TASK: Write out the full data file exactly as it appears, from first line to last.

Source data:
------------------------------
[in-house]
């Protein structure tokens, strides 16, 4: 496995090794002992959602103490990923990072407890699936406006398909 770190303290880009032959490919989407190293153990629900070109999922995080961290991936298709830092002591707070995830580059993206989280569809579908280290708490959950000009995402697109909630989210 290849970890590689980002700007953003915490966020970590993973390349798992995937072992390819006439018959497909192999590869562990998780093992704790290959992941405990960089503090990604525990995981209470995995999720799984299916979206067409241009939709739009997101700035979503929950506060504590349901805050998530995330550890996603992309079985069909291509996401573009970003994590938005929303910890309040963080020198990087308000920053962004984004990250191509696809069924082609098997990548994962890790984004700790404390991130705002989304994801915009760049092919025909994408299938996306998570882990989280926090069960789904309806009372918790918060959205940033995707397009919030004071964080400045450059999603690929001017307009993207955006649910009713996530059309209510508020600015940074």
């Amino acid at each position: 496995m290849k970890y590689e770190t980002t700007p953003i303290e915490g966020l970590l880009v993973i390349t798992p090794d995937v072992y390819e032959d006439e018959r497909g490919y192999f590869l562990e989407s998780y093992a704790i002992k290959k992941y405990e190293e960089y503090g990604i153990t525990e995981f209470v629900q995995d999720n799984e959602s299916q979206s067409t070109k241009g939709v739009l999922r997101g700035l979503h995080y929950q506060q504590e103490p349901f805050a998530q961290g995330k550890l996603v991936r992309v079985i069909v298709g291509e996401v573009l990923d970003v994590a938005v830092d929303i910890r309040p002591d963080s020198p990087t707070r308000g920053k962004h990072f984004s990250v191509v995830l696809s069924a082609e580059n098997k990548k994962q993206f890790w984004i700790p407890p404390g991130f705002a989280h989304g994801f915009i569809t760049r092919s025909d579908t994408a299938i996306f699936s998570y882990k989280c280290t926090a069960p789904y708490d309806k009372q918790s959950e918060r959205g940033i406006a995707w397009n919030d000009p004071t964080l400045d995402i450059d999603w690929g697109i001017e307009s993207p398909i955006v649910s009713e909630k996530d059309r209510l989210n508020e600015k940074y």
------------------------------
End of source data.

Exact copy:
[in-house]
């Protein structure tokens, strides 16, 4: 496995090794002992959602103490990923990072407890699936406006398909 770190303290880009032959490919989407190293153990629900070109999922995080961290991936298709830092002591707070995830580059993206989280569809579908280290708490959950000009995402697109909630989210 290849970890590689980002700007953003915490966020970590993973390349798992995937072992390819006439018959497909192999590869562990998780093992704790290959992941405990960089503090990604525990995981209470995995999720799984299916979206067409241009939709739009997101700035979503929950506060504590349901805050998530995330550890996603992309079985069909291509996401573009970003994590938005929303910890309040963080020198990087308000920053962004984004990250191509696809069924082609098997990548994962890790984004700790404390991130705002989304994801915009760049092919025909994408299938996306998570882990989280926090069960789904309806009372918790918060959205940033995707397009919030004071964080400045450059999603690929001017307009993207955006649910009713996530059309209510508020600015940074």
């Amino acid at each position: 496995m290849k970890y590689e770190t980002t700007p953003i303290e915490g966020l970590l880009v993973i390349t798992p090794d995937v072992y390819e032959d006439e018959r497909g490919y192999f590869l562990e989407s998780y093992a704790i002992k290959k992941y405990e190293e960089y503090g990604i153990t525990e995981f209470v629900q995995d999720n799984e959602s299916q979206s067409t070109k241009g939709v739009l999922r997101g700035l979503h995080y929950q506060q504590e103490p349901f805050a998530q961290g995330k550890l996603v991936r992309v079985i069909v298709g291509e996401v573009l990923d970003v994590a938005v830092d929303i910890r309040p002591d963080s020198p990087t707070r308000g920053k962004h990072f984004s990250v191509v995830l696809s069924a082609e580059n098997k990548k994962q993206f890790w984004i700790p407890p404390g991130f705002a989280h989304g994801f915009i569809t760049r092919s025909d579908t994408a299938i996306f699936s998570y882990k989280c280290t926090a069960p789904y708490d309806k009372q918790s959950e918060r959205g940033i406006a995707w397009n919030d000009p004071t964080l400045d995402i450059d999603w690929g697109i001017e307009s993207p398909i955006v649910s009713e909630k996530d059309r209510l989210n508020e600015k940074y």